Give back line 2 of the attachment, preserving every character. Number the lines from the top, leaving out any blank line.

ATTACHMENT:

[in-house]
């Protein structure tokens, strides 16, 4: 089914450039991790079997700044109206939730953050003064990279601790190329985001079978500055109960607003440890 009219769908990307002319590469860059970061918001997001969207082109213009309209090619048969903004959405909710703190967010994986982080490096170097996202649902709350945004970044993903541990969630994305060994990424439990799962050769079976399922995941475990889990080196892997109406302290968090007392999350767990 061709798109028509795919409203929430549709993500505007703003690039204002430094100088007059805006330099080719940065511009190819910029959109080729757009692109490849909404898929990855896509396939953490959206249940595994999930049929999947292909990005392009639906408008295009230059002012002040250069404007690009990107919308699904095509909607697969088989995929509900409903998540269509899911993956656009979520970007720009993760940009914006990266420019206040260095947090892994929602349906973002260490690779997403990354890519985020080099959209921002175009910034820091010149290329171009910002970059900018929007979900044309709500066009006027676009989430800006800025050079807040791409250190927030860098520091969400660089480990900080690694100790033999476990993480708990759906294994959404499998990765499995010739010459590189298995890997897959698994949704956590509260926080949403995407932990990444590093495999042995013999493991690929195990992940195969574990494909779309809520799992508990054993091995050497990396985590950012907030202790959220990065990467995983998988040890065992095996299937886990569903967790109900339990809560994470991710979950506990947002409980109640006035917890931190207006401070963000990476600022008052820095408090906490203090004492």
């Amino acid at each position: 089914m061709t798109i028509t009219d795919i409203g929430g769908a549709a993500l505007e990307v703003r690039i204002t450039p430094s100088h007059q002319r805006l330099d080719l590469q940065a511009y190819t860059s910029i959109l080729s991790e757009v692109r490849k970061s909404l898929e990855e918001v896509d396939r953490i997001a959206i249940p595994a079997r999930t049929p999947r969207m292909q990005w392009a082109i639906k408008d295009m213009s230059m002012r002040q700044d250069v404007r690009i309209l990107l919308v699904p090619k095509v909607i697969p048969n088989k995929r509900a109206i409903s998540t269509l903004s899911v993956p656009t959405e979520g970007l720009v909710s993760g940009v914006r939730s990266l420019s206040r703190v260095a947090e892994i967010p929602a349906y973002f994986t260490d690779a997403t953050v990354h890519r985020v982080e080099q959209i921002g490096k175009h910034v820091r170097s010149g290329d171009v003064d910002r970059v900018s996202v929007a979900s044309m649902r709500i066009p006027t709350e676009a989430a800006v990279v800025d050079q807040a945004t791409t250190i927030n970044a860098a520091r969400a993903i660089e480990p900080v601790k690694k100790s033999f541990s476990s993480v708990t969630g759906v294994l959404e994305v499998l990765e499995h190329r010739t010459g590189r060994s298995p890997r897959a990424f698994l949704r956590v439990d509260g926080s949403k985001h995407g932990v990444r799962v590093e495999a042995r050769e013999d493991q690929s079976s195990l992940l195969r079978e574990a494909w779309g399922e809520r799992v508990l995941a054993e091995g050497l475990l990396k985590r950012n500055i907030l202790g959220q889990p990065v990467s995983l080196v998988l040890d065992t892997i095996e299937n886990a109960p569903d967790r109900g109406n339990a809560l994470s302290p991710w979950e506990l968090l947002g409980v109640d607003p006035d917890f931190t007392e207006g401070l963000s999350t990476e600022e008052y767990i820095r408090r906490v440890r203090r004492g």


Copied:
């Protein structure tokens, strides 16, 4: 089914450039991790079997700044109206939730953050003064990279601790190329985001079978500055109960607003440890 009219769908990307002319590469860059970061918001997001969207082109213009309209090619048969903004959405909710703190967010994986982080490096170097996202649902709350945004970044993903541990969630994305060994990424439990799962050769079976399922995941475990889990080196892997109406302290968090007392999350767990 061709798109028509795919409203929430549709993500505007703003690039204002430094100088007059805006330099080719940065511009190819910029959109080729757009692109490849909404898929990855896509396939953490959206249940595994999930049929999947292909990005392009639906408008295009230059002012002040250069404007690009990107919308699904095509909607697969088989995929509900409903998540269509899911993956656009979520970007720009993760940009914006990266420019206040260095947090892994929602349906973002260490690779997403990354890519985020080099959209921002175009910034820091010149290329171009910002970059900018929007979900044309709500066009006027676009989430800006800025050079807040791409250190927030860098520091969400660089480990900080690694100790033999476990993480708990759906294994959404499998990765499995010739010459590189298995890997897959698994949704956590509260926080949403995407932990990444590093495999042995013999493991690929195990992940195969574990494909779309809520799992508990054993091995050497990396985590950012907030202790959220990065990467995983998988040890065992095996299937886990569903967790109900339990809560994470991710979950506990947002409980109640006035917890931190207006401070963000990476600022008052820095408090906490203090004492």